How The Negative Words That You Heard As a Child Can Be Impacting You Now

Did you know that the negative words that you heard as a child can still be impacting you now?

Words are powerful. They can either bring the best out of you by helping you grow or they can also cut like knives. In working with so many people, I’ve found that too often, a person’s limiting beliefs started in their childhoods, particularly in their dealing with their parents. There are certain words that no parent should ever tell a child, even when a child has made a mistake. These include phrases such as you’re useless, worthless and you’ll never amount to anything. For some people these words are worse than even being hit because they can stay with you a lifetime.

It’s not uncommon for a parent who is verbally abusive or has alcohol issues to where he or she turns into a nasty drunk to say hurtful words. Repetition is one of the ways that our mind learns. It’s also easier for the negative to get into our minds than the positive. Years of hearing the same thing over and over can cause a person to accept what is being said as a truth. Because their critical thinking hasn’t developed, kids tend to take information literally. A kid might not realize that they have a dysfunctional parent and accept that what is being said must be true. The child can assume that since they are the parent, they know more and are probably right. In other cases, a kid figures out that their parents words and behaviors aren’t normal healthy ones but from having heard the same thing over and over again, their minds come to accept those words as facts.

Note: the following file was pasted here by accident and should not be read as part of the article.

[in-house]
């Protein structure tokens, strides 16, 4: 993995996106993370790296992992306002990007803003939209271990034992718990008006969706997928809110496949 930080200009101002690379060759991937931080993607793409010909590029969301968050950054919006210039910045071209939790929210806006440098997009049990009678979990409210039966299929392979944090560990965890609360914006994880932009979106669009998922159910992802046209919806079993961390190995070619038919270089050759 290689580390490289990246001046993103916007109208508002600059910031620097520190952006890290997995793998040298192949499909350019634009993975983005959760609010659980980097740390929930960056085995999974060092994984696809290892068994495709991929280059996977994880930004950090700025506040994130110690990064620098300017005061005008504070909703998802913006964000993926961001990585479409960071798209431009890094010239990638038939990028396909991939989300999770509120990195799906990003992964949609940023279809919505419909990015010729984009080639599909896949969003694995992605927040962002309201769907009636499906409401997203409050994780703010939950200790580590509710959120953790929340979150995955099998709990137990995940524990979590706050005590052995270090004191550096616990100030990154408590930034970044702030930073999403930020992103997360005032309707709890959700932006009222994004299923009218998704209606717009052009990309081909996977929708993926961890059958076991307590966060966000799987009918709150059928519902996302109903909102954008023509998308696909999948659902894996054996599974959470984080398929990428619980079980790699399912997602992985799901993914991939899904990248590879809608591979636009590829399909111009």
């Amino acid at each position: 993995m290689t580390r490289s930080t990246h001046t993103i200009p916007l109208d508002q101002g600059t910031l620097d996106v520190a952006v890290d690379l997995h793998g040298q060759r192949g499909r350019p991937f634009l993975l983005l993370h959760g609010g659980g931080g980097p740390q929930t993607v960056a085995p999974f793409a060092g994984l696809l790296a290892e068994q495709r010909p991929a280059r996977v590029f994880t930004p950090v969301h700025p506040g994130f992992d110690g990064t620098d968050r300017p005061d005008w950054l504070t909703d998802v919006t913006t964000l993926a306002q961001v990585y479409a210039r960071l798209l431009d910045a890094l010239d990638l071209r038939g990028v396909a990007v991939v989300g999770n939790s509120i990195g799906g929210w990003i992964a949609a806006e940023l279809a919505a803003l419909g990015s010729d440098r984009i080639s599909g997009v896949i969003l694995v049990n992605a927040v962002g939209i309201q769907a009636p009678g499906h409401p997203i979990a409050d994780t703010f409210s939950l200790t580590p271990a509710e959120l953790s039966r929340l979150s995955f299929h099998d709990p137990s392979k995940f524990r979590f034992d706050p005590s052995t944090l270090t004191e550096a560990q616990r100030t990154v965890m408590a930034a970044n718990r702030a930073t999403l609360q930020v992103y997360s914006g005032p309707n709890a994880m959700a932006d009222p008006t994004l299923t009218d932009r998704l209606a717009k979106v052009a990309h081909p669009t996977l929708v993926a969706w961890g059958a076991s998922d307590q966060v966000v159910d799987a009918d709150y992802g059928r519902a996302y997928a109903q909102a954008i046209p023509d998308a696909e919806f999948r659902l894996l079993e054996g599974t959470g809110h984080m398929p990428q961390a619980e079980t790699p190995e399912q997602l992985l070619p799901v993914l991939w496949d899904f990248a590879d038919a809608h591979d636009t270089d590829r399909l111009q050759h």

What’s very interesting is that I’ve found that years later, when the person is already an adult, they can still be living their lives based on the limiting beliefs that they learned from their parent’s cruel words. So for example, a person might have a great career idea but she or he can’t gather the courage to move forward with it because they are thinking, “I can’t do that.” “That’s not for me.” Those internalized words from the past start sounding off. Even if the parent has passed away or lives many miles away, their minds know those self-deprecating thoughts so well, that they do it to themselves. It’s now part of their own inner dialogue, the one that holds them back.

If I’ve described you, then it’s important to become aware of what’s transpired and begin to actively retrain your mind to function from a place of love. Start being more loving, understanding and supportive with yourself. Regardless of your age, start to become the best parent a person could ever have with yourself. And if you have kids, the cycle ends with you. There is power in saying, “I’m not doing that to my kids.”

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Music: Once Tomorrow (Instrumental Version) by Josh Woodward


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